How to prepare your home for sale

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If you're trying to sell your home in this real estate market, you want to make the best impression possible when prospective buyers come to see it. Real estate legend Barbara Corcoran walks us through the do's and don'ts of preparing your home for sale.

How to prepare your home for sale You’ll get a lot more money for your home if you know what will impress a buyer. These simple steps can get you 10-20% more for your home.

  • Think about the first impression your house makes from the street. Look at your house with a critical eye.
  • Don't draw attention to any negative attributes.
  • Pay attention to details. Update or fix even small things that are broken.
  • Remove any dead plants.
  • Weed out any extra furnishings, clutter and personal belongings. Help the buyer feel like his/her belongings could have a place there.
  • Trim any bushes that block light; light sells homes.
  • Don’t make major improvements to a kitchen; you won’t make your money back.  Instead, put on a fresh coat of paint and clear your countertops.
  • Don’t totally remodel your bathrooms; fresh caulk may be all you need.
  • Keep all rooms clean, even if you have to pay your teenagers to clean their rooms!
  • Clean and organize your closets; buyers will think that if you don’t keep your closets neat, perhaps critical structural details of your house (plumbing, wiring, etc.) aren’t being kept up either.
Transcript

I'm Barbara Corcoran and today I'm going to show you how to make a house ready for sale. You get a lot more money for your house if you know what little changes to be made to impress the buyer and be paid, or should I say overpaid, for your house. And I'm going to show you the tricks of the trade.

This is the big first impression and it's probably the most critical part of marketing your house.  So you have to look at it with the most critical eye. What's wrong with this picture? A lot can be improved. That's got ot be the loneliest bench in the world over there. The problem with putting a bench like that is this is not a good front yard for lounging around. So the bench draws attention to the negative; the bench has got to go. And look at these phenomenal trees. What's more impressive in any surburban area than a large tree. It's truly a status symbol in surburban markets. So you want to draw attention to the large trees, but instead your eye is drawn to these middle trees. They take the money out of your pocket because they're taking the light out of the house. Imagine this facade with just small, tidy hedges along the front. It would look more cared for, allow the wonderful commodity of light to come back into the house.

The front door: pay attention to details. This is an expensive house, but judging by this cheap handle and cheap screen door it doesn't look or feel like an expensive house. Ah. The prettiest room in the house. And every buyer will judge your house upon eight seconds of going in the first door. So what do you see in these eight seconds? Too many things and dead plants. They both have to go. You have to mentally allow a buyer to move in and he's not going to move in in his mind if he can't see past your stuff.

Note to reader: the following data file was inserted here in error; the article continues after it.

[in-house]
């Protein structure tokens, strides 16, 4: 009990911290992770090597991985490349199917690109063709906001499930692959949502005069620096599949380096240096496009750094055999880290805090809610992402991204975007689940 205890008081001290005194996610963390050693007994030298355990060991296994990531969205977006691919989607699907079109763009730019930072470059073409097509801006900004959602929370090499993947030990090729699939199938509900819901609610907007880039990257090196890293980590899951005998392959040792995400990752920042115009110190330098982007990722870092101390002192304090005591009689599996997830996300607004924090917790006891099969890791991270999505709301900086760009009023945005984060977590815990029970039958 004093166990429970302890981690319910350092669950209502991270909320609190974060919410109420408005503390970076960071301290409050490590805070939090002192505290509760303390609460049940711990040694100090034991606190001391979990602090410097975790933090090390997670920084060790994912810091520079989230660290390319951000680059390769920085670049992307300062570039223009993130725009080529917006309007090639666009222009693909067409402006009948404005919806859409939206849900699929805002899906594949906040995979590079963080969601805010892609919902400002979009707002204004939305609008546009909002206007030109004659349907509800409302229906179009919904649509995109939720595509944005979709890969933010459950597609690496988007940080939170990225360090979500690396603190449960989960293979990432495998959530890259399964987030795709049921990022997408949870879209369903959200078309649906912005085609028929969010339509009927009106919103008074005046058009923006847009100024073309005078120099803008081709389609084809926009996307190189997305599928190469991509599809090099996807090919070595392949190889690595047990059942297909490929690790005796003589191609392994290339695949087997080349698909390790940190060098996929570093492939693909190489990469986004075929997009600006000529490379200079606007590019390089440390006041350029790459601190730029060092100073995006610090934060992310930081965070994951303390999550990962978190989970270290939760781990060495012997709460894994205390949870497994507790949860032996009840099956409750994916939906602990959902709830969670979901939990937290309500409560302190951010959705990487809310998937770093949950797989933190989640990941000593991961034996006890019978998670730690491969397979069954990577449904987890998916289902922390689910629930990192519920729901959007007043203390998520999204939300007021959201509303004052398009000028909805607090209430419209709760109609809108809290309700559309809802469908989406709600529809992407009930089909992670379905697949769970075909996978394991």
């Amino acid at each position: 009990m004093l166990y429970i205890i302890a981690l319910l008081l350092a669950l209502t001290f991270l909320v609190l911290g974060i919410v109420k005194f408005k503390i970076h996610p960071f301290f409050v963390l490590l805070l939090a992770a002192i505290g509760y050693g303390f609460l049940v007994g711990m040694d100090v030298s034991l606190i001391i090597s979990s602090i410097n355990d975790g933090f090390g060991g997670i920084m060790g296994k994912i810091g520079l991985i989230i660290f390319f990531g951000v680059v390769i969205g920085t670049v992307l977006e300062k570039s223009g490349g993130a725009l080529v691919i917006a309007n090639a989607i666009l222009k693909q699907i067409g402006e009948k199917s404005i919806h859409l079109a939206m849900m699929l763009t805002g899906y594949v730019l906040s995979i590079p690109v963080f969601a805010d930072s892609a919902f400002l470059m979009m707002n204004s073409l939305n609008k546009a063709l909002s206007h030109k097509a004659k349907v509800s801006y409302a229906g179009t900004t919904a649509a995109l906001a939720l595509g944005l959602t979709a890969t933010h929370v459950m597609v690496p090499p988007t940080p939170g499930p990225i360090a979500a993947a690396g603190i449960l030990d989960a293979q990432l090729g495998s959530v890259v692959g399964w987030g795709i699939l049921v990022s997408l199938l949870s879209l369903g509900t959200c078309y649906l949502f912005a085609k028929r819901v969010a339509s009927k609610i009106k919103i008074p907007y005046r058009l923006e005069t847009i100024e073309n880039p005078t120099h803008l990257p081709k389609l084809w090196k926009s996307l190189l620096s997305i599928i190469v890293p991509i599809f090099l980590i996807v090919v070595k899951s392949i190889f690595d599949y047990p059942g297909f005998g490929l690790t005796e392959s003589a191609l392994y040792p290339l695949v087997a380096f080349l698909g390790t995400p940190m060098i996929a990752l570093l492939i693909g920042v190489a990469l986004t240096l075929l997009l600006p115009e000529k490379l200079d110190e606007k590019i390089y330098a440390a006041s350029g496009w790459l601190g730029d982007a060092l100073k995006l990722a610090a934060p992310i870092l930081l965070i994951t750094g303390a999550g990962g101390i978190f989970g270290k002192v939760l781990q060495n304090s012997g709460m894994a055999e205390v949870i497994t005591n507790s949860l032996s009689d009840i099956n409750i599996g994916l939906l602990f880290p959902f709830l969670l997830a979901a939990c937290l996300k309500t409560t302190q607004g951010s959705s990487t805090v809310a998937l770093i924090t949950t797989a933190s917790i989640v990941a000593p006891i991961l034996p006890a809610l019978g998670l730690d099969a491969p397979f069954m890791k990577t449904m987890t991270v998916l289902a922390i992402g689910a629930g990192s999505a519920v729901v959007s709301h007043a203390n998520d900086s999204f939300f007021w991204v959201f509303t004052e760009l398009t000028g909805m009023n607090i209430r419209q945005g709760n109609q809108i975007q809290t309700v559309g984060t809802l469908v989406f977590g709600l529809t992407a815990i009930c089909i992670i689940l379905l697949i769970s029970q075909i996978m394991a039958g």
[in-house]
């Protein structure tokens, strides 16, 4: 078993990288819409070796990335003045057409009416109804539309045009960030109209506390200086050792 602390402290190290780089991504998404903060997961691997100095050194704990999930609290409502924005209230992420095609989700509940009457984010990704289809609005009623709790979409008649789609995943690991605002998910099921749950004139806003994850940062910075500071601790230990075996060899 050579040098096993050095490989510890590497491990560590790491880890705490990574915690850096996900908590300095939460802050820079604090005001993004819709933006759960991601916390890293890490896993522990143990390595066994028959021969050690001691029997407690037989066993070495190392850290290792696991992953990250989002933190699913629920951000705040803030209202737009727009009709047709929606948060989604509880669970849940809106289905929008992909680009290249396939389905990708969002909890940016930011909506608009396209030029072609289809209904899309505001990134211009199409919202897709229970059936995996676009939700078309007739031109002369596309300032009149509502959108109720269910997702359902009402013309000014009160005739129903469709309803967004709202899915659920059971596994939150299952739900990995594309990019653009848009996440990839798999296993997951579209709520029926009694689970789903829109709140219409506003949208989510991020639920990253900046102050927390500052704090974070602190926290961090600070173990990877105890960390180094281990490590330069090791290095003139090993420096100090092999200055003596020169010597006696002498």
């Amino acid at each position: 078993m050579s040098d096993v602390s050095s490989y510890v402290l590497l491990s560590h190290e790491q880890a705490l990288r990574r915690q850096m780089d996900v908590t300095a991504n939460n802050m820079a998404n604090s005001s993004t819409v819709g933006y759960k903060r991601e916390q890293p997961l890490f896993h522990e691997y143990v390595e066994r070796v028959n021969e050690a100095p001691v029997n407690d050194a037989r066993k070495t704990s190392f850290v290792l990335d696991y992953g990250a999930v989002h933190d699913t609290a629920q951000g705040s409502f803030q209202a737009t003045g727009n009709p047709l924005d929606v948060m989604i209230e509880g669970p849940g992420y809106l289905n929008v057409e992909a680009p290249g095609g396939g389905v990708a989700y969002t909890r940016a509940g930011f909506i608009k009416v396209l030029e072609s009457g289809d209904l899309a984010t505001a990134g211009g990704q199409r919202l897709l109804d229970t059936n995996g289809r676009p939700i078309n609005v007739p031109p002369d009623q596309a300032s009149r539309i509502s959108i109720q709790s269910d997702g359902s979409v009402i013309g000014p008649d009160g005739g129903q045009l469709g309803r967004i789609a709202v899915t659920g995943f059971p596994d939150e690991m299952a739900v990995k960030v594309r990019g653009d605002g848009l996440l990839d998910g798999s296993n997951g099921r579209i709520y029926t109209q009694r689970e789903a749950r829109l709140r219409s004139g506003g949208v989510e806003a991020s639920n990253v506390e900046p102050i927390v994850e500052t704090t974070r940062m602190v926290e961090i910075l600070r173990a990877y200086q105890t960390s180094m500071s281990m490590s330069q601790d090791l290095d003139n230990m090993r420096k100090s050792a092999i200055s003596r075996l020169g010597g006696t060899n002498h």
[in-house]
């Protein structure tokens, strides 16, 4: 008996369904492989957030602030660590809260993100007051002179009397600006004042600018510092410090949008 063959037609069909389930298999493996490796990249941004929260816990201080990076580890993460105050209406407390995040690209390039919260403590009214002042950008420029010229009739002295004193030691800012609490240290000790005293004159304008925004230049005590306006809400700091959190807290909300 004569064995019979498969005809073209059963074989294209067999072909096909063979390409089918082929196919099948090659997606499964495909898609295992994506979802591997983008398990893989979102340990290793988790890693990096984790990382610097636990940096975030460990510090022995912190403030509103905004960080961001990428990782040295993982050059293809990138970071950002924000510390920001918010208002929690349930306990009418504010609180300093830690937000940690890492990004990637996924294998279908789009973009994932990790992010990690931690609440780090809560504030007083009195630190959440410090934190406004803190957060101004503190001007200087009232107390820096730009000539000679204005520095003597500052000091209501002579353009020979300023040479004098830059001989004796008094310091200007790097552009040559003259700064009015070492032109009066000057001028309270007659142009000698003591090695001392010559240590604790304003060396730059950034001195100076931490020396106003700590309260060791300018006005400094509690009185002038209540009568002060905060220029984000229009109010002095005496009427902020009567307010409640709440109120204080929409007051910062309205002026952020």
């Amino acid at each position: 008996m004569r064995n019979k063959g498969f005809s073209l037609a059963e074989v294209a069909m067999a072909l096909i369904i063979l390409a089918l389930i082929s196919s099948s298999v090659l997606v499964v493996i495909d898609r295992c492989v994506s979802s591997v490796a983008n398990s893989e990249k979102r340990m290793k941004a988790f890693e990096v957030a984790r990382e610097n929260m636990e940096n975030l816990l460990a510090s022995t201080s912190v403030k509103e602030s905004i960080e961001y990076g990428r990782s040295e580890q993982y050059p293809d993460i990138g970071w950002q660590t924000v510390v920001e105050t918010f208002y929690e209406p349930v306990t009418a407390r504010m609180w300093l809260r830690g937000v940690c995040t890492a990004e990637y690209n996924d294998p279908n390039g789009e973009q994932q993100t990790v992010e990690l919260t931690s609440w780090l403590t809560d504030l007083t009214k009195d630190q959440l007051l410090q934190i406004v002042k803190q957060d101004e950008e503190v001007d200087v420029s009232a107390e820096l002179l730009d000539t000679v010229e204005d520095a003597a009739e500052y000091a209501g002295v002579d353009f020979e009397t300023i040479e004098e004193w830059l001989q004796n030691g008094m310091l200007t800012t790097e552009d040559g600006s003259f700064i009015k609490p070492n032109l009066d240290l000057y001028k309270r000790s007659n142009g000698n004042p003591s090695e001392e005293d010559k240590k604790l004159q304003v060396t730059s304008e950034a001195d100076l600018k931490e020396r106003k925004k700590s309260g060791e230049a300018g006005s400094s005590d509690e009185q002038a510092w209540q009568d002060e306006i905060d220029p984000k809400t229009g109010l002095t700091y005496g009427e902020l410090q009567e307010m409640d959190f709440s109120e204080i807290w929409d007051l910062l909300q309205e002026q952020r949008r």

Now this is the dining room, but look how dark it is. It feels sad because it lacks light.  The curtains are not a good idea, they're the wrong color, they take away light, but even without the curtains the bushes outside are stealing all the light. You've got to get rid of those to let the light come in. Light sells homes.

The kitchen is the most important room of every house and there's absolutely no reason to make major improvements and spend a lot of money on it. You'll never get the money back and frankly the only changes you should be making is a fresh coat of paint on the cabinets. Make sure nothing's on the counter and that's it. The best changes the make in the kitchen. 

The second most important room in the house, of course, is the bathroom. You might think a bathroom like this that's fifty years old needs to be totally redone; it doesn't. The grouting was redone as well as the bathtub has been reglazed and so the bathroom is fresh and new. The only thing wrong with this bathroom, again of course, is the clutter. If the clutter is gone it would really be a dream bathroom. 

What people want in bedrooms is peacefulness and cleanliness. And so if you have a teen, pay them to clean up the rooms, but remember that clean rooms look bigger. You have to make the house look big. 

And now, the linen closet. And as crazy as it sounds we know that buyers judge the inside of a house based on the impression of the linen closet. This linen closet is a mess so a buyer will naturally assume that your plumbing and the things behind the walls are really a mess too. But if can clean the linen closet and make it meticulous buyers will assume the very best of your house. So pay a little bit of attention to your linen closet.

So these simple changes don't cost a lot of money, but they can add ten to twenty percent of the value of your home. So good luck and happy selling. I hope you make a ton of money. 

meet theexpert
  • Barbara Corcoran

    Barbara Corcoran Real Estate Contributor, The Today Show Barbara Corcoran’s credentials include straight D’s in high school and college and twenty jobs by the time she turned twenty-three. It was her next job, however, that would make her one of the most successful entrepreneurs in the country, when she borrowed $1,000 from her boyfriend and quit her job as a waitress to start a tiny real estate company in New York City. Over the next twenty-five years, she’d parlay that $1,000 loan into a five-billion-dollar real estate business. Barbara i more about this expert »

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